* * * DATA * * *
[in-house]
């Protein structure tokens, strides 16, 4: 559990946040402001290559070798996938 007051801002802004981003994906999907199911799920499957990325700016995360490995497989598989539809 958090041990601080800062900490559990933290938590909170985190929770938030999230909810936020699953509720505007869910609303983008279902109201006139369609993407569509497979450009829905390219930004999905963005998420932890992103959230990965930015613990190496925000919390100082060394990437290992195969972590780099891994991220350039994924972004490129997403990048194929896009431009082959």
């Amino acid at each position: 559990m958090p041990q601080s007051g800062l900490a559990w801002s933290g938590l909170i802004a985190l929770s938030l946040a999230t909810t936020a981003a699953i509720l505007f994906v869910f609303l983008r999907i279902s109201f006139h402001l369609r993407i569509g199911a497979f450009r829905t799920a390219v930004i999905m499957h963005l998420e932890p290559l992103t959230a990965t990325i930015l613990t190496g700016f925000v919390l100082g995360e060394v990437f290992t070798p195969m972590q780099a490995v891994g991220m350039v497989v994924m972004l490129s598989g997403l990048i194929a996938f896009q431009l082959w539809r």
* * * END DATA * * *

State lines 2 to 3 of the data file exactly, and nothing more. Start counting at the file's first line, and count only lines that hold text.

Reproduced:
């Protein structure tokens, strides 16, 4: 559990946040402001290559070798996938 007051801002802004981003994906999907199911799920499957990325700016995360490995497989598989539809 958090041990601080800062900490559990933290938590909170985190929770938030999230909810936020699953509720505007869910609303983008279902109201006139369609993407569509497979450009829905390219930004999905963005998420932890992103959230990965930015613990190496925000919390100082060394990437290992195969972590780099891994991220350039994924972004490129997403990048194929896009431009082959």
């Amino acid at each position: 559990m958090p041990q601080s007051g800062l900490a559990w801002s933290g938590l909170i802004a985190l929770s938030l946040a999230t909810t936020a981003a699953i509720l505007f994906v869910f609303l983008r999907i279902s109201f006139h402001l369609r993407i569509g199911a497979f450009r829905t799920a390219v930004i999905m499957h963005l998420e932890p290559l992103t959230a990965t990325i930015l613990t190496g700016f925000v919390l100082g995360e060394v990437f290992t070798p195969m972590q780099a490995v891994g991220m350039v497989v994924m972004l490129s598989g997403l990048i194929a996938f896009q431009l082959w539809r």